PCOC - Fall 2015 - (Page 14)

Is Bed Bug Heat Treatment for Multi-Unit Housing? By Dini Miller Ph.D. and Molly Stedfast, Department of Entomology, Dodson Urban Pest Management Laboratory, Virginia Tech Multi-unit housing is a trillion dollar industry in the United States, and this industry suffers the greatest financial impact from bed bug infestations. While media outlets like to focus on bed bugs in hotels and movie theaters, they are strangely silent about the hundreds of thousands of bed bugs living and breeding in apartment communities. Yet, it is from these housing facilities that bed bugs are brought into hotels, schools, theaters, taxi cabs, gyms, spas and retail outlets. There is a long list of the reasons why apartments are particularly plagued with bed bugs. But the major contributing factors include: Residents not reporting bed bugs until the infestation has grown and spread; managers being grossed out by bed bugs and ignoring them as long as possible; managers being eager to pass their bed bug problems off to any pest management company, experienced or not; and apartment managers having very little bed bug knowledge, so they accept any treatment that is offered and provide no oversight to determine if the treatment worked. Typically, multi-unit housing managers do not even ask their pest management company what is being used to kill the bed bugs. Bed bug ignorance is largely the reason why multi-unit housing has paid, and continues to pay, astounding amounts of money for bed bug remediation. Apartment communities that paid little or nothing for bed bug control in 2002, now pay $100,000-$500,000 a year for bed bug treatment. In 2011, the National Apartment Association surveyed its members and found bed bugs to be the single greatest topic of concern. This concern is due to the costs and, both in reputation and financial, associated with bed bugs. At Virginia Tech, we began delivering bed bug training programs to the apartment management industry in 2008. Local and regional apartment management associations have become our regular client groups, requesting bed bug training for housing and facilities managers. www.pcoc.org / Fall 2015 14 One of the most commonly asked questions we hear from apartment managers is "Which is better, chemical treatment or heat? This sounds like an easy question, but it is not. The question tells us that these managers have bed bug experience, but they are still looking for the "one size fits all" answer. So let's quickly dispense with the chemical question and focus on the "can of worms" that is "heat." Bed bugs are highly resistant to essentially all of the insecticides used for their control. That being said, if we spray a liquid formulation directly on the bed bug, we can still get good kill. But can we expect to kill a resistant bed bug that walks across the residues of a liquid product applied last week? No. Yet, even without any residual http://pcoc.org/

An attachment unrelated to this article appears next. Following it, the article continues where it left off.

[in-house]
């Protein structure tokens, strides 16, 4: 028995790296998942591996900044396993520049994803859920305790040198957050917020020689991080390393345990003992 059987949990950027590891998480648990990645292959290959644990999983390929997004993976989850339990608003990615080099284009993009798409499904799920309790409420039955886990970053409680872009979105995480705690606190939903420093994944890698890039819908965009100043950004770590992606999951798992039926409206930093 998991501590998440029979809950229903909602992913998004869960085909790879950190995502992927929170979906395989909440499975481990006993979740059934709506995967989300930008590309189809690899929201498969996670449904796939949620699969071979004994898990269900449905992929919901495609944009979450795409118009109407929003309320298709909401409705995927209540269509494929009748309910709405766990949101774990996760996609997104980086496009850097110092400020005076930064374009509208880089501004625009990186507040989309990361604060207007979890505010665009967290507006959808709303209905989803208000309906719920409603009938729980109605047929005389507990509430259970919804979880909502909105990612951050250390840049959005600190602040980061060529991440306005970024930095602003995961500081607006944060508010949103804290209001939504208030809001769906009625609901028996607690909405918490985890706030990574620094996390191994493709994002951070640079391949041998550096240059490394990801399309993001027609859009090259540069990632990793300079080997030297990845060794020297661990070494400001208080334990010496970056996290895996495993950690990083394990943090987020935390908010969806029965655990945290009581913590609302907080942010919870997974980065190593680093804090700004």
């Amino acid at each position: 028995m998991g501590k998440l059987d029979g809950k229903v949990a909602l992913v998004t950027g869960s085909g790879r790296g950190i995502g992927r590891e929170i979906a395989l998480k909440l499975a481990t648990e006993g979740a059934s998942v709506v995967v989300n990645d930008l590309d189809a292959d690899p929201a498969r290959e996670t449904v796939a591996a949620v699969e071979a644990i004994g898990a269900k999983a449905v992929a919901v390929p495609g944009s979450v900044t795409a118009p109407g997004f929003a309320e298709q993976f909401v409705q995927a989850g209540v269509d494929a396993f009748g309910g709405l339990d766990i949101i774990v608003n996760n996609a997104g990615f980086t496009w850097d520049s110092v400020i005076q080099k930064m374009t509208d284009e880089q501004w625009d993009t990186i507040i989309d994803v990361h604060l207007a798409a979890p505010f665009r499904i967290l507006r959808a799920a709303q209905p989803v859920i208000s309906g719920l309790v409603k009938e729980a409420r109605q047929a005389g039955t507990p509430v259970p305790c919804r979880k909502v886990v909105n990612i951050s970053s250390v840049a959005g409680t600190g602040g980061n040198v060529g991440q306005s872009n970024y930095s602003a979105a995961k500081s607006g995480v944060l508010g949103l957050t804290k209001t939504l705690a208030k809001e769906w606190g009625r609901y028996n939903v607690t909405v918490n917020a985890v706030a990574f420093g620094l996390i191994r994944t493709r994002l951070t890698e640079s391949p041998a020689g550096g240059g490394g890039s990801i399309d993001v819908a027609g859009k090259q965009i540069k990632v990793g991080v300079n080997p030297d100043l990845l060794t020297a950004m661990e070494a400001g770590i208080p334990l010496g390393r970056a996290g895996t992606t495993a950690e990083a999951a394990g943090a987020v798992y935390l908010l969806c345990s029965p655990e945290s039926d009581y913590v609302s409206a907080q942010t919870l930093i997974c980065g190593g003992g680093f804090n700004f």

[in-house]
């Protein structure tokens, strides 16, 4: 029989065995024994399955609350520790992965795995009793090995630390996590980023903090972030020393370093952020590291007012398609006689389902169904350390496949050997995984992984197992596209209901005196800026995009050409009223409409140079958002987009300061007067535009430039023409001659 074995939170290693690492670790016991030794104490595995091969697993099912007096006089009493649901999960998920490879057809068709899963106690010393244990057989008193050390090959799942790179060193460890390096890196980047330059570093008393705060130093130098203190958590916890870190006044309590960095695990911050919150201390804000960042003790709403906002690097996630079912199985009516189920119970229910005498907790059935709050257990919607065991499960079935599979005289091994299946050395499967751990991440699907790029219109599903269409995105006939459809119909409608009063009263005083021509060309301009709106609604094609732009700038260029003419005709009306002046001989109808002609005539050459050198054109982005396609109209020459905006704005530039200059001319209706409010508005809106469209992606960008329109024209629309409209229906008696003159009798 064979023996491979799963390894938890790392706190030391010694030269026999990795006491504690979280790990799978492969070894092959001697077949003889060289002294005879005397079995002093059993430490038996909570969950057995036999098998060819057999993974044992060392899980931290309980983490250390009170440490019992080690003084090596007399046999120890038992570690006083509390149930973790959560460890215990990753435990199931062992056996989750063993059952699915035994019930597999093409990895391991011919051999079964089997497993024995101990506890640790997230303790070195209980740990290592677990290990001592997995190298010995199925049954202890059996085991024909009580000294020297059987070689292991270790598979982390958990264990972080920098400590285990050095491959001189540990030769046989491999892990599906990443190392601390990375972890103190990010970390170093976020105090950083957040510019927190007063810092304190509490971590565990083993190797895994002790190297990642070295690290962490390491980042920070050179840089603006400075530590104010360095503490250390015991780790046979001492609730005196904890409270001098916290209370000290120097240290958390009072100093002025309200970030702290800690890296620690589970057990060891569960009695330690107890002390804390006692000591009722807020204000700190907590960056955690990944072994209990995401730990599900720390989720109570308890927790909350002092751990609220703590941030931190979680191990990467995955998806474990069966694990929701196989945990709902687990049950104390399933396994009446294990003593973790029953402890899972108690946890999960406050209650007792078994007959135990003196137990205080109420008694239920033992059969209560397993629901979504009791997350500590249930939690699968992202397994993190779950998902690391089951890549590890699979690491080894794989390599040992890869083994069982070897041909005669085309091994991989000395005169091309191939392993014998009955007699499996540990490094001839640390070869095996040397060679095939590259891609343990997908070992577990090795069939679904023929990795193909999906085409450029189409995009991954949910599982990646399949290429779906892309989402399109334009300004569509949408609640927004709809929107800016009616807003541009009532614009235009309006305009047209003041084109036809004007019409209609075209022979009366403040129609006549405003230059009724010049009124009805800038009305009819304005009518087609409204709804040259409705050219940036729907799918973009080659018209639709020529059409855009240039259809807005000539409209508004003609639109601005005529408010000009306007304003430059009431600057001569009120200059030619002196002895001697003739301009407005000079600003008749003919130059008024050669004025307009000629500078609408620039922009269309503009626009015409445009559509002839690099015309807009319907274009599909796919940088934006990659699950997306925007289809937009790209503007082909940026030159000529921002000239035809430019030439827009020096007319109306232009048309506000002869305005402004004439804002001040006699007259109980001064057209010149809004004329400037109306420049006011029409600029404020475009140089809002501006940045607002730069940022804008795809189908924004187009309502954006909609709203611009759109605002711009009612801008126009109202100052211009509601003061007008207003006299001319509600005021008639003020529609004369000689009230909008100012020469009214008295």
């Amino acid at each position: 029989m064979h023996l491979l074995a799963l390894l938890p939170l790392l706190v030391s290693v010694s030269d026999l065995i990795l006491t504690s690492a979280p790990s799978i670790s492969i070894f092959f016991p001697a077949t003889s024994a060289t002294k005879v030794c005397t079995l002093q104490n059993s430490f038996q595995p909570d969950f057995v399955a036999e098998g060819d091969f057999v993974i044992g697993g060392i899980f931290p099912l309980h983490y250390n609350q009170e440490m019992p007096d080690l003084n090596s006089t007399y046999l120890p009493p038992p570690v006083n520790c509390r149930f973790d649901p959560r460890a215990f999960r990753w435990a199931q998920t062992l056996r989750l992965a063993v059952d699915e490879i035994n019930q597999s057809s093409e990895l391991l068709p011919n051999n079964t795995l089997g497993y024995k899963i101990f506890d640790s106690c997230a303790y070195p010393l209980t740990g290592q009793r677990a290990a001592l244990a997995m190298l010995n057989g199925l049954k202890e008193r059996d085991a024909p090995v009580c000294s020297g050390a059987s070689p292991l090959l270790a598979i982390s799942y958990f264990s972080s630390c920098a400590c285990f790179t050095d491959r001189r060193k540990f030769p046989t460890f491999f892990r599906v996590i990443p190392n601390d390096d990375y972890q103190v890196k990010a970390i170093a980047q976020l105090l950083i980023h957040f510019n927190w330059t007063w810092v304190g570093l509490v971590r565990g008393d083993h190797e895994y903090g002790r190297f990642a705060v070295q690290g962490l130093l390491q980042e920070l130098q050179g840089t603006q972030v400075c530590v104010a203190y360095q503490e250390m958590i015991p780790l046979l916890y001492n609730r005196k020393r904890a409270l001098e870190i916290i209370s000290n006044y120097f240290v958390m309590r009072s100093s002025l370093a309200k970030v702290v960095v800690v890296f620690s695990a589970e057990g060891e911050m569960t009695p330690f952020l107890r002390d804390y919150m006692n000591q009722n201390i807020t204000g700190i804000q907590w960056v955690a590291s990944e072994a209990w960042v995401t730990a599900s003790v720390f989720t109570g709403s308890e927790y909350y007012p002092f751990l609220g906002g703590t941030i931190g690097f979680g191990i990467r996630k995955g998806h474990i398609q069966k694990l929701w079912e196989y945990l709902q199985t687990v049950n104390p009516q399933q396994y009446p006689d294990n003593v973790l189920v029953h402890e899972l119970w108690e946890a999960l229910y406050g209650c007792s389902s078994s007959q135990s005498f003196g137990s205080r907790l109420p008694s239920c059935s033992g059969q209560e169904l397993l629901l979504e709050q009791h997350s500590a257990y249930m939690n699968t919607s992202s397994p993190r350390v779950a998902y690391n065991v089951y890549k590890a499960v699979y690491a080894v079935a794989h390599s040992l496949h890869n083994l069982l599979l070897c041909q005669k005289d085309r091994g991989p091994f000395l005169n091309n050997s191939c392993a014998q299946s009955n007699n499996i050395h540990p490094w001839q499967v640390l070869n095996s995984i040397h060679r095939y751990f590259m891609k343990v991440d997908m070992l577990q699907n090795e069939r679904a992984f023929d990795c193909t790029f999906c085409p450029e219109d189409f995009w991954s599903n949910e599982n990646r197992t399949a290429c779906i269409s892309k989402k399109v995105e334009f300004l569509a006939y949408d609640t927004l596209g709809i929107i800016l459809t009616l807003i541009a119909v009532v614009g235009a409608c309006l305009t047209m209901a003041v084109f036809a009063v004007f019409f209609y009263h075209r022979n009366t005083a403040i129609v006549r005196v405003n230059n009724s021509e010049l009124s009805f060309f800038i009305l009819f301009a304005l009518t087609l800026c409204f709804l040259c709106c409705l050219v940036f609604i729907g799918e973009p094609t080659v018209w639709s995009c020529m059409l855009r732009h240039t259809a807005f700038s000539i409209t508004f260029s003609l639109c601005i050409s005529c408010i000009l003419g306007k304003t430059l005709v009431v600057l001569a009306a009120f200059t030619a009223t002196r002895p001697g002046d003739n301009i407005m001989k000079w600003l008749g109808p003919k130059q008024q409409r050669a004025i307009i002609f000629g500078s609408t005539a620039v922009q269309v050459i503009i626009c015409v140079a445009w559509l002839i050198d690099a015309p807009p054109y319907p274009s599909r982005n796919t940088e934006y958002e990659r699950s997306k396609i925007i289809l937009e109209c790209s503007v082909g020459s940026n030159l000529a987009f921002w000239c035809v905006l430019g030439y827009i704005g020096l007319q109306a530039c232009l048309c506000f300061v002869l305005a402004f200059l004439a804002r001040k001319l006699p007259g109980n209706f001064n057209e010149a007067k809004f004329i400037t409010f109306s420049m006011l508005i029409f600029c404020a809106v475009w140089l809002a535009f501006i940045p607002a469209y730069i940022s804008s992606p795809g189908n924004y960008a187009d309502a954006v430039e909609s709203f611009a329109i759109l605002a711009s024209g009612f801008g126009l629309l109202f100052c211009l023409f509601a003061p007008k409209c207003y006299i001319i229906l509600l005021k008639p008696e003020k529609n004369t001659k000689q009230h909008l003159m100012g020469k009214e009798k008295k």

Table of Contents for the Digital Edition of PCOC - Fall 2015

President’s Message
Martyn’s Corner
PCOC 2015 Pictorial Highlights
German Cockroach Control: Are Baits the Silver Bullet?
Is Bed Bug Heat Treatment Hot Enough for Multi-Unit Housing?
Federal Update
Insurance : Get the Facts Before They Get You: Accident Investigations & Employee Safety
State Capitol Report Do You Feel the Sunshine?
Firm Profile North American Home Services
Index to Advertisers

PCOC - Fall 2015